Most places will charge more for the hex receiver. It seems to be the more desired configuration by collectors, as it was largely phased out by 1935/1936. So they tend to be older. M44 variants (the shorter carbine version) are getting more and more rare now, and will be more expensive. Most people consider a Finnish Mosin Nagant to be the pinnacle due to the Finns having such high standards for manufacturing and accuracy.
As far as scopes go, unless you pick up a rifle that is already drilled and tapped for a scope (which stores will charge a lot for, around $400-$500), you will have to drill and tap it yourself. The receiver shape doesn't make it any easier or harder- the scope was side-mounted (like an AK-47 typically has to be done), so it doesn't rest on the receiver.
There were particular rifles marked for sniper use and then the holes were filled during arsenal refinishing, if you get one you can see the closed holes in the walls of the receiver. These rifles tend to be more accurate (stronger rifling, etc).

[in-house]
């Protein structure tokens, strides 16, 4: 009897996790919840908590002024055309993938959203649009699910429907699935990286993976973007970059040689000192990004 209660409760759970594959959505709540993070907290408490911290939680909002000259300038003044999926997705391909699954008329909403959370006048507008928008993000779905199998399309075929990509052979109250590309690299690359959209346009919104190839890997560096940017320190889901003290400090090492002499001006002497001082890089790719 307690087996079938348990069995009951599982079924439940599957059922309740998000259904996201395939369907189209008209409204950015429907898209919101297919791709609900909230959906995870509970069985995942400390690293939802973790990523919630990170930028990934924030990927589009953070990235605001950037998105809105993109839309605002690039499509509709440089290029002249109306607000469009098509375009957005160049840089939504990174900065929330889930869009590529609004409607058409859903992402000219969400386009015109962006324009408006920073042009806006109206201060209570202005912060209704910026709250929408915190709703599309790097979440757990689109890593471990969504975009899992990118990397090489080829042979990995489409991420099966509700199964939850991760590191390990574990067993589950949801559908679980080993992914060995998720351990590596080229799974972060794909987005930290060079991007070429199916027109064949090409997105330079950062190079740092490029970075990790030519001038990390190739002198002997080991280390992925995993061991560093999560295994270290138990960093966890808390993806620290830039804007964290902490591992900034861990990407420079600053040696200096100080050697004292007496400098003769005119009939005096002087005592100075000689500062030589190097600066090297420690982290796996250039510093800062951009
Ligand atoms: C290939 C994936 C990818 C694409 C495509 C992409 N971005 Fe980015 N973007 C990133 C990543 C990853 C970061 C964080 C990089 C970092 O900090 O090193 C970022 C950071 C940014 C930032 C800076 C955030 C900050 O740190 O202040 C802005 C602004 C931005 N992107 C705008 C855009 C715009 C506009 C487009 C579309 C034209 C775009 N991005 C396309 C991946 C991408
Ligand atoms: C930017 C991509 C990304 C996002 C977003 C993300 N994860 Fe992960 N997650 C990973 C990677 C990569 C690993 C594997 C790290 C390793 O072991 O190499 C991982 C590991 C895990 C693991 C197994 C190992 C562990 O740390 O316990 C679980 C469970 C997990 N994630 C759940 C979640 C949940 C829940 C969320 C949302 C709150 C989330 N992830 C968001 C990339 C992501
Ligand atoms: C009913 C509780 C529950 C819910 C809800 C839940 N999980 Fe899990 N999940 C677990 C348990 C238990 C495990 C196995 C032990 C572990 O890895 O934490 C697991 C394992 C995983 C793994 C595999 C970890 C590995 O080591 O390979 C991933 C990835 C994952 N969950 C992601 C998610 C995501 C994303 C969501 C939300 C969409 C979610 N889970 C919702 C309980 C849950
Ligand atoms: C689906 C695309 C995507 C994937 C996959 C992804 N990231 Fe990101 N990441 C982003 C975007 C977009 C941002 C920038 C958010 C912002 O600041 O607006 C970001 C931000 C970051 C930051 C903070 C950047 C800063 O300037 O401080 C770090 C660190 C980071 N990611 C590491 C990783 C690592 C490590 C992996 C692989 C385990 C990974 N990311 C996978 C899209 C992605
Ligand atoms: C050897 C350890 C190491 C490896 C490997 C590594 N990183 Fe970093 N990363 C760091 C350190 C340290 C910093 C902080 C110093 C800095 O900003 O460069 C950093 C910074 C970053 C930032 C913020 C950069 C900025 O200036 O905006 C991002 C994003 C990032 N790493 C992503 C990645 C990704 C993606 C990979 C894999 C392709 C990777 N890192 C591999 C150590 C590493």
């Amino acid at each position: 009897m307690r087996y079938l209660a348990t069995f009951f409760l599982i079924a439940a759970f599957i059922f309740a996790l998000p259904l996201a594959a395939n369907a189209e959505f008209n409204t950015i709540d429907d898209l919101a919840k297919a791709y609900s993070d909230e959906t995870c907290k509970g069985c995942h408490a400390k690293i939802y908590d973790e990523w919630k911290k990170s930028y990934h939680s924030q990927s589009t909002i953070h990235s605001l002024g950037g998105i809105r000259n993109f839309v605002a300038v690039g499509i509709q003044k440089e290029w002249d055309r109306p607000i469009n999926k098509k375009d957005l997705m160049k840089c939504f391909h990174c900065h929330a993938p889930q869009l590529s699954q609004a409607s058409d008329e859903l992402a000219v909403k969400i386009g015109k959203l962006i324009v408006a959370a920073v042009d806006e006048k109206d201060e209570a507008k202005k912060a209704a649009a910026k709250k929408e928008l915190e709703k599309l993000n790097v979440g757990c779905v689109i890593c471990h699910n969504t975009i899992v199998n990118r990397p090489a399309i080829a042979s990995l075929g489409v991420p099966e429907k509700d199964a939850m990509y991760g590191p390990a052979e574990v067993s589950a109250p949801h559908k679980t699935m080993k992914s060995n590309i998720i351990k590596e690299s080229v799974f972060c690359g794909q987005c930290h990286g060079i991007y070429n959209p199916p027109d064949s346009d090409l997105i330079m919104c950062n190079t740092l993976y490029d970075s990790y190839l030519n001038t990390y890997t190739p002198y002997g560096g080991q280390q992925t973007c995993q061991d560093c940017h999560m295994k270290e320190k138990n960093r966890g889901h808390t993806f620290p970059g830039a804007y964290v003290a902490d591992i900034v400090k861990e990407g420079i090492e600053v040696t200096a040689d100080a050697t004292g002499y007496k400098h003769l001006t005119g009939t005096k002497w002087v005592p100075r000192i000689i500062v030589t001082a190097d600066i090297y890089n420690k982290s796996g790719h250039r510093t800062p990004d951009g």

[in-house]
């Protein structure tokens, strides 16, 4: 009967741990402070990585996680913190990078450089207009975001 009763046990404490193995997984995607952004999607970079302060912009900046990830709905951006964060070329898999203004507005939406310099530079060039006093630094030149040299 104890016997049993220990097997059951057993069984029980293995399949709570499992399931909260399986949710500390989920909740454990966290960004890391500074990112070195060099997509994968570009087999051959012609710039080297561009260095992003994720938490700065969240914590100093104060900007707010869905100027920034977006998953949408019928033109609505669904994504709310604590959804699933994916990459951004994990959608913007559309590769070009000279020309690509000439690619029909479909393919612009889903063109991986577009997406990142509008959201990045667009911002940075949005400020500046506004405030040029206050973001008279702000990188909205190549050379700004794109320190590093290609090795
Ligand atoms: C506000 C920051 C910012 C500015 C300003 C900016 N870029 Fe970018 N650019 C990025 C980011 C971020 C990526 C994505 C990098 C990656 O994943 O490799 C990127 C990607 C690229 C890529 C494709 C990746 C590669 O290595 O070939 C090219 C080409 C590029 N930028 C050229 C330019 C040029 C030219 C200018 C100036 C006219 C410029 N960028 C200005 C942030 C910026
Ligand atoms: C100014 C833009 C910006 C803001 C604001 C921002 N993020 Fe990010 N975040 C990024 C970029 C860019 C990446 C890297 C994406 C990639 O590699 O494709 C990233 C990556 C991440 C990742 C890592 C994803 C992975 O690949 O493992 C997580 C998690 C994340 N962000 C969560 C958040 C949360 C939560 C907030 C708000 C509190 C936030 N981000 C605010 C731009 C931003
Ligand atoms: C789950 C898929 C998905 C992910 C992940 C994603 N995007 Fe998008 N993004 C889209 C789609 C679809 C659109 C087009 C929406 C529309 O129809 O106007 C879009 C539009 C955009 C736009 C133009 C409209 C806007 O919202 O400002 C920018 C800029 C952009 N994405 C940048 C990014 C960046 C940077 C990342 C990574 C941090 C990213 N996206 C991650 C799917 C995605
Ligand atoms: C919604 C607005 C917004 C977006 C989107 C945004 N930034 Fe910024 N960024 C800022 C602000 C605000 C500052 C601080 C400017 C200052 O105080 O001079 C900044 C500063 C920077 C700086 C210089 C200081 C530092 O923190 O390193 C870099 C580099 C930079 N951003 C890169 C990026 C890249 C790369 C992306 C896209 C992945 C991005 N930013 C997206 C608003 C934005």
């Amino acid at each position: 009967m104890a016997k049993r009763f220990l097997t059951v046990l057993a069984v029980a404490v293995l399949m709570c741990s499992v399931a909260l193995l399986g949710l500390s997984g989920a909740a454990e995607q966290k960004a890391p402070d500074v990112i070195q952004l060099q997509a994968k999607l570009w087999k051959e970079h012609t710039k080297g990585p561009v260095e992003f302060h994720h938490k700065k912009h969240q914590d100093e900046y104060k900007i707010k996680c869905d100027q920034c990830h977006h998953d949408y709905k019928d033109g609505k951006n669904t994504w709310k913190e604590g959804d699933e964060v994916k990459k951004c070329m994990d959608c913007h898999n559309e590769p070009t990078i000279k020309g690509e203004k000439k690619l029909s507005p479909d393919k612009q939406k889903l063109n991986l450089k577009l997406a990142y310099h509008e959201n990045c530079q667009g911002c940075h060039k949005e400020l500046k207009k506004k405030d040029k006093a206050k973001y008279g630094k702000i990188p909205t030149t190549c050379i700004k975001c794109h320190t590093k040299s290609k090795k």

You can figure out all of this stuff based on the markings stamped into the wood and the metal on the gun. There are hundreds of markings, and only some of them have a known meaning.
This site has a great wealth of knowledge on those markings and the history of the Mosin Nagant: 7.62x54r.net
There are a few sites that you can buy from that will charge you $10 or so for a "hand pick", meaning instead of grabbing the first one on the rack they will hunt around a bit for a good one for you- something with strong rifling, good wood condition, etc.
I purchased a hex receiver 91/30 from impactguns.com and ended up with a very nice Tula made in 1936, with ex-sniper markings. My stock however had been replaced somewhere along the lines by the Ukranians (which I can tell due to having a Ukranian refurbishment stamp on the buttstock). Serial numbers all match except for the magazine floorplate (which must have been force-matched during refurb in Ukraine).
I could go on- but that's now what you came here for
. Just gives you an idea of the fun/history you can get for $100